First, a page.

It is important to change the filters regularly but if you are prudent and do it on a regular basis and have heavy buildup on them then something is wrong. Your home dryer could also be in need of a major tune up. When lint builds up inside the lint trap or in the tube that goes to the outside of the house it is a hazard for a fire. Even if you clean the lint trap after every load you are not getting to the bottom of the place where the lint trap remains. You must call in someone fast to prevent a major fire and, in the future, have your dryer cleaned regularly by a professional.

The Sense of Hearing

Although more unusual than other senses, trouble with your hearing can be affected by upsets in your air quality. When your nose gets stuffed from allergens in the air it can affect the passages in your ears at the same time. Allergies are often caused by unsatisfactory indoor air quality and must be addressed in other ways than just popping pills. If you have checked your air quality professionally and it is fine, then a visit to the doctor is in order. You will be amazed how a simple ear cleaning can improve your hearing dramatically.

Final Words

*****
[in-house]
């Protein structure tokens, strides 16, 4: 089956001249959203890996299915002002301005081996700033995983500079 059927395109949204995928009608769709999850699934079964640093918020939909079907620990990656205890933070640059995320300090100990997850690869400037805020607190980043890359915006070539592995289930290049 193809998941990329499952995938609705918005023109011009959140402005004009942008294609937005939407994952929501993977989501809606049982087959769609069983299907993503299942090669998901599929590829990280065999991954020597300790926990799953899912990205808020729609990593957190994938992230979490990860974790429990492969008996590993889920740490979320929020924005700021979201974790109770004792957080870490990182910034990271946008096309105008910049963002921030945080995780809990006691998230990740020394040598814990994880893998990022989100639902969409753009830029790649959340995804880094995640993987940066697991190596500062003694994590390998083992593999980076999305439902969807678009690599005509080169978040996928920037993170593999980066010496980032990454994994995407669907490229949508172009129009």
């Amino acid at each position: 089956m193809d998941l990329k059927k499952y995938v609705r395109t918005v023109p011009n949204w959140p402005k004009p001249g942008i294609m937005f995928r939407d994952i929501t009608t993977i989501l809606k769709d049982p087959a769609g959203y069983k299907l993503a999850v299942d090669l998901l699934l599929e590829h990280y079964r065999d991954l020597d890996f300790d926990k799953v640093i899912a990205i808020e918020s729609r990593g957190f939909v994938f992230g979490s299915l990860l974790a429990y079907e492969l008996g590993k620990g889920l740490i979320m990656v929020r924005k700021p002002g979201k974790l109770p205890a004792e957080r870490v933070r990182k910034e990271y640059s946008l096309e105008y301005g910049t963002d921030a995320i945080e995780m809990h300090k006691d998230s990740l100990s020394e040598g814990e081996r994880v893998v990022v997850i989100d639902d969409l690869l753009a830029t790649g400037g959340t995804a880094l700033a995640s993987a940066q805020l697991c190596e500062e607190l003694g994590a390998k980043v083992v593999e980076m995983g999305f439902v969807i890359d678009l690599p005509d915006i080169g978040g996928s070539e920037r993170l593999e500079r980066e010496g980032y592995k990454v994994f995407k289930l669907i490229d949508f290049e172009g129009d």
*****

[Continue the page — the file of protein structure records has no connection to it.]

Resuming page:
We have learned that some physical symptoms and obstructions to our senses can be due to unsatisfactory indoor air quality. Conditions such as nasal congestion and stinging eyes can be messengers to the homeowner that something is wrong in the air of the home. Often loss of taste and smell has to do with COVID-19, but you cannot rule out an association to air quality allergies. Taking antihistamines might help with curtailing a runny nose but it also can inhibit the senses from working properly by decreasing the senses of taste and smell. These two senses are related even though they are affected by different parts of the mouth and nose. People are endowed with five different taste buds ranging from sweet to sour differing in severity. If there is a smoker living in your home, you must tell him or her to smoke only outdoors. Many people are sensitive to smoke affecting a variety of senses such as eyes and smell. The first step is to call in an air quality specialist to check on your HVAC system and change filters if necessary. If a visit from a professional does not solve your problem, the next step is for you to call your doctor or ENT to check your nose, mouth, and throat to make sure there is no infection or polyp that is causing the problem.